2 July 2002 – New rules governing UK electricity trading due to be introduced today which will allow firms to trade wholesale power closer to real time than at present have led to a firming of power prices.

A report in the Financial Times quotes one trader as saying, “There’s a bit of uncertainty until people see the new system working”.

Under the new rules, “gate closure” – the last point trading can take place – will change from 3.5 hours before real time to one hour.

Prices for day ahead on Monday rose from £13.50 per MWh to as high as £18.00, before falling back to £17.50. The forward curve rose between 10 and 15 pence on the back of higher gas prices. Winter 2002 started at £17.51, close to Friday’s closing bids, and then rose to £17.66.

The rise in gas prices meant the spark spread, the profit on generating power from gas, sank to £1.42 compared with £1.89 on Friday.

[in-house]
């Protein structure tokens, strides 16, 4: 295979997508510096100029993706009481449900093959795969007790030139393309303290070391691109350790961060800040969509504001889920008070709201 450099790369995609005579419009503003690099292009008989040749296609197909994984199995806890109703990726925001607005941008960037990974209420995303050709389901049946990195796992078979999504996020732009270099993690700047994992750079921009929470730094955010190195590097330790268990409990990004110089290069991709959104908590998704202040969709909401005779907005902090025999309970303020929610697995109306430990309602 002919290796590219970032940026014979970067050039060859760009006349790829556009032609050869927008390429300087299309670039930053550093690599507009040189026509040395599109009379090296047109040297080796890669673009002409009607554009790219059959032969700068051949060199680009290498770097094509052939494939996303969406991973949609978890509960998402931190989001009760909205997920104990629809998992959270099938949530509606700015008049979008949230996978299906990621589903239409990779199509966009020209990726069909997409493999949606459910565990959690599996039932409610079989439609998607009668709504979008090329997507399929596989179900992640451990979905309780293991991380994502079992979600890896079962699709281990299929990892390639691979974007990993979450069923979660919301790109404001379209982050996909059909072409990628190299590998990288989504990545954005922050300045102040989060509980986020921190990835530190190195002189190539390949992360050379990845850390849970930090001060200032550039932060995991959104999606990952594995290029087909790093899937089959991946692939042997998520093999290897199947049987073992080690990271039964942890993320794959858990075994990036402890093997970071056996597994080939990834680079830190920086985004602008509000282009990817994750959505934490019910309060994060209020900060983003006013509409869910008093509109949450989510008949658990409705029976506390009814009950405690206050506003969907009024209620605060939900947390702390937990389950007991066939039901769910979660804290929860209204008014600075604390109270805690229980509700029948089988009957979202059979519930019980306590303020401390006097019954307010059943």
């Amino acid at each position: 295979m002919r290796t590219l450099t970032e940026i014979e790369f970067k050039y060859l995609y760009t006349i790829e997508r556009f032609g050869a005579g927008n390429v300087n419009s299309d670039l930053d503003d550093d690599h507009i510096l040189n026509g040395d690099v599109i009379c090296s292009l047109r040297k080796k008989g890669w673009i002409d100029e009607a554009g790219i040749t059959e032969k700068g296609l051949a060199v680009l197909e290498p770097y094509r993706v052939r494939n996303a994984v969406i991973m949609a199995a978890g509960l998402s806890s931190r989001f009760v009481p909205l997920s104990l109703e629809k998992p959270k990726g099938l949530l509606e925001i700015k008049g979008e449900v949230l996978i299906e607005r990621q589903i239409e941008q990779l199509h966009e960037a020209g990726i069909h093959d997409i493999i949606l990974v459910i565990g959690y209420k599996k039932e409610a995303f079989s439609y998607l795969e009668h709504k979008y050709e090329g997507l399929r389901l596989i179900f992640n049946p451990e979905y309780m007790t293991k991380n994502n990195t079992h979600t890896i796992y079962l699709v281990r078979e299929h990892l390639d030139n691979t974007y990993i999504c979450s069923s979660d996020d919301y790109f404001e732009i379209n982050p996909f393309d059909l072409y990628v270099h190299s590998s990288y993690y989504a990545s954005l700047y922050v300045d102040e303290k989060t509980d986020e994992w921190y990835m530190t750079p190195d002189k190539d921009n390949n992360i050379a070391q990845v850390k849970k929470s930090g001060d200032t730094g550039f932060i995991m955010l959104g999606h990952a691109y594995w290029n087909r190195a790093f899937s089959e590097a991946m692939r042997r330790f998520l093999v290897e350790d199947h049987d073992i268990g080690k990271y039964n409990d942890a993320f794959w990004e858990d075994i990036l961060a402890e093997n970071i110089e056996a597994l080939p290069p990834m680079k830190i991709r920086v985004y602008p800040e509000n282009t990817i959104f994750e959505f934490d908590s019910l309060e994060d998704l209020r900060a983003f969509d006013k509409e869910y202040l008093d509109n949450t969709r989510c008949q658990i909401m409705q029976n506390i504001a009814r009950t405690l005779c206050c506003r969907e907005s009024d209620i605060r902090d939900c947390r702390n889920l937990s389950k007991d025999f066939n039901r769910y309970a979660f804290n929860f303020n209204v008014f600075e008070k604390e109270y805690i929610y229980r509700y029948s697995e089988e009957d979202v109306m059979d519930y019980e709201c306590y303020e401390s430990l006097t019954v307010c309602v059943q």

Traders said the spark spread, typically around two pounds, was at the lowest level since April.

Summer 2003 sold at £15.05, up 10-15 pence, while winter 03 went through at £18.10.

Traders bought day ahead capacity for the second day running to export power to France on the UK/France interconnector, taking advantage of high French electricity prices.

Two hundred megawatts was sold at €4.14/MW and 300 at €3.18.